Developing my teaching as a Postgraduate Teaching Assistant: Lilian Schofield
Dr Lilian Schofield is a Graduate Teaching Assistant on the MSc Development Administration and Planning programme in the UCL Bartlett Development Planning Unit and is the 500th UCL Arena Fellow.
10 January 2017
What is your role?
I have been at UCL for just over one year at UCL as a Graduate Teaching Assistant on the MSc Development Administration and Planning programme in the UCL Bartlett Development Planning Unit.
My primary role is to acts as a liaison between students and the academic and administrative staff.
I also help facilitate and support learning by teaching as well as facilitating students’ academic activities such as workshops. For example, at the beginning of each academic session I help facilitate the annual ‘development workshop’ where students are introduced to ‘development’ concepts and debates.
I also help facilitate the ‘dissertation workshop’ and ‘Windsor workshop’, The Windsor workshop is an annual event which takes place at Cumberland Lodge in Windsor and involves students simulating development scenarios as a team.
What was your motivation for applying for fellowship?
I first found out about UCL Arena through our Programme Directors. They suggested it would be a good way to build upon previous training and teaching experience gained at other Higher Education Institutions.
My personal motivation was to build my confidence in teaching and to gain institutional backing for my teaching - I knew gaining accreditation would be a good way of confirm my experience and knowledge to date.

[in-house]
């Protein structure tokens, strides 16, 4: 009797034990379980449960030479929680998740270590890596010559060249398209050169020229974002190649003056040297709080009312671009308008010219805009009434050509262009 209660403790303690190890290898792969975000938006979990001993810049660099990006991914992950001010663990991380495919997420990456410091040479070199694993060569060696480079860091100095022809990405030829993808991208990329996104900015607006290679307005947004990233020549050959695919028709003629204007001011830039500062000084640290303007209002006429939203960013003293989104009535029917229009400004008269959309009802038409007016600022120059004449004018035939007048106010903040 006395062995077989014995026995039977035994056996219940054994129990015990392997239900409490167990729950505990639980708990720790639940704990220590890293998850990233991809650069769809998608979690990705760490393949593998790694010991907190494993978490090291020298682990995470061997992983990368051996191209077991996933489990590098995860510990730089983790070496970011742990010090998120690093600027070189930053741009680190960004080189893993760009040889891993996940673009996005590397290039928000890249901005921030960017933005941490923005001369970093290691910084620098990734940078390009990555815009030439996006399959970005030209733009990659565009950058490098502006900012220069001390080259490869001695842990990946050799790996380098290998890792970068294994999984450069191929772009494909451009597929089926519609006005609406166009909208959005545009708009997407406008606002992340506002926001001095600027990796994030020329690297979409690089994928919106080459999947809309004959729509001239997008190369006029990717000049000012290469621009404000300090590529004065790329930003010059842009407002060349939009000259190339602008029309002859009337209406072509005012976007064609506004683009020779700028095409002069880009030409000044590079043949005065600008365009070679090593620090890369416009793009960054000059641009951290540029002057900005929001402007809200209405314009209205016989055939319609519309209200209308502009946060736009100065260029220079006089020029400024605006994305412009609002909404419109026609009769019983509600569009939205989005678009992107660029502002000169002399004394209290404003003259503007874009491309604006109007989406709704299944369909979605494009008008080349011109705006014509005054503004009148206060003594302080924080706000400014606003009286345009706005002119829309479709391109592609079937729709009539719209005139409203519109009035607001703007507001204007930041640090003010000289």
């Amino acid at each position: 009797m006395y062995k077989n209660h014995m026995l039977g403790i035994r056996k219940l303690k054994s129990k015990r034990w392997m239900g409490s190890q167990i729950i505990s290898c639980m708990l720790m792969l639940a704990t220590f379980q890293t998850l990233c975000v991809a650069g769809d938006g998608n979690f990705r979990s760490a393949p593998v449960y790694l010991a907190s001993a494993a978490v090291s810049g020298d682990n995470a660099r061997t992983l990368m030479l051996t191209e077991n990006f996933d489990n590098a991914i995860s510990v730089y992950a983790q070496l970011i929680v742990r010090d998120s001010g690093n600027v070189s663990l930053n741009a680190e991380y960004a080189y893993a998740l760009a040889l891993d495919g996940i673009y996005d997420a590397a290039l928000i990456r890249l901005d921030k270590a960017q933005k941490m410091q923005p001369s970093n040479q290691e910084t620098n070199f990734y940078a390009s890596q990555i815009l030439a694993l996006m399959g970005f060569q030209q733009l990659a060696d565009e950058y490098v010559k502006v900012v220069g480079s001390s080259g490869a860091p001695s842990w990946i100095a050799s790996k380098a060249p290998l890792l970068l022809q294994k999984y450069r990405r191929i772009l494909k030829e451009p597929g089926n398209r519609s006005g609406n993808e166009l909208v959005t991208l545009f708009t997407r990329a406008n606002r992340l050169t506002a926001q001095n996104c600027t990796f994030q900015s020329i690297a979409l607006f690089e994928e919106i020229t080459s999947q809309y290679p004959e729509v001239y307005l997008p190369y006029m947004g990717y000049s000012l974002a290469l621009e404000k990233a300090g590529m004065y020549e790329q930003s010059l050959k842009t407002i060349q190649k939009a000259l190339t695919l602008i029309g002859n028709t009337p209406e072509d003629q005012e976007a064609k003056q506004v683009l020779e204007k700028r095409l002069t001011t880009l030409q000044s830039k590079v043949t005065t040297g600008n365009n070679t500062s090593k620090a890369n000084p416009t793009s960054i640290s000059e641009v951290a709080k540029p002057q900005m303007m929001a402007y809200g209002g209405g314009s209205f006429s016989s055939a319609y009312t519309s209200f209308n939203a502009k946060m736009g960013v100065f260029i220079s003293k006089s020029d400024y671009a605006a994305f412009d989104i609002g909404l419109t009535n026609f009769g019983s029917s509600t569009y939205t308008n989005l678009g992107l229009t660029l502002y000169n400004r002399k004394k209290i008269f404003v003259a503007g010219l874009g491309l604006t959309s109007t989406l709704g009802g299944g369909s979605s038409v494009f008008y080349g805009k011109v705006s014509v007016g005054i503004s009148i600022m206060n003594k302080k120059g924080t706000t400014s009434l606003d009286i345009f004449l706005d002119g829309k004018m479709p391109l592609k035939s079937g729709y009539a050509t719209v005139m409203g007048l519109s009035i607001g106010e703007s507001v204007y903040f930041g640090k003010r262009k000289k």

What was the most useful aspect?
The amount of confidence I gained.
One of the Arena events I attended explored using theatre techniques in teaching – it showed me how I could confidently stand in front of a room and use my voice to get students engaged.
I’ve also learnt a lot about engaging students through different teaching methods and that it is possible to go beyond PowerPoint and lecturing to make information interesting.
Hearing from staff from across the university who readily shared their own experiences was really helpful and motivating.
How has it changed your teaching?
It has helped me to confidently use new ways to motivate students.
One of the Arena events I attended inspired me to use Moodle more interactively. Before I attended the session, we used ‘Hot Questions’ – an inbuilt Moodle plug-in – to submit anonymous questions. In the session we were shown how to use it and could see each other’s questions as they were answered by the session leader. I thought it was fantastic and it was very helpful to see a demonstration of how easy and accessible it is.
I could see that my students would be able to quickly and simply engage with it and have now used it in my teaching.
It gives all students the opportunity to ask anonymous questions and rate each other's questions before the class begins. It has helped students to feel more confident to ask diverse questions and gives me time to review the questions in advanced to find common themes and prepare answers.
I find it is an inclusive way of teaching as less confident students are encouraged to participate.
How are you now planning to develop your teaching?
Gaining fellowship has given me the motivation to further explore how I can bring research and teaching together in an engaging way.
As a programme team, we are looking at how we can build a Connected Curriculum and are working with the UCL Digital Education team to review our modules and programmes through their workshop on ABC (Arena Blended Curriculum) design.
In the future I would like to gain Fellowship and go through the process again - so I can keep on hearing from other colleagues about what they do - and to attend the diverse programme of Arena events.
Do you have any advice for someone thinking about applying?
UCL Arena has helped me explore topics like inclusive teaching and different teaching methods with other staff.
My advice would be to go for it – the events are very informative and from start to finish the fellowship is full of support from friendly colleagues.
If you go in with an open mind, particularly as an early career teacher, it's a good way to boost confidence and get accreditation for your skills and experience.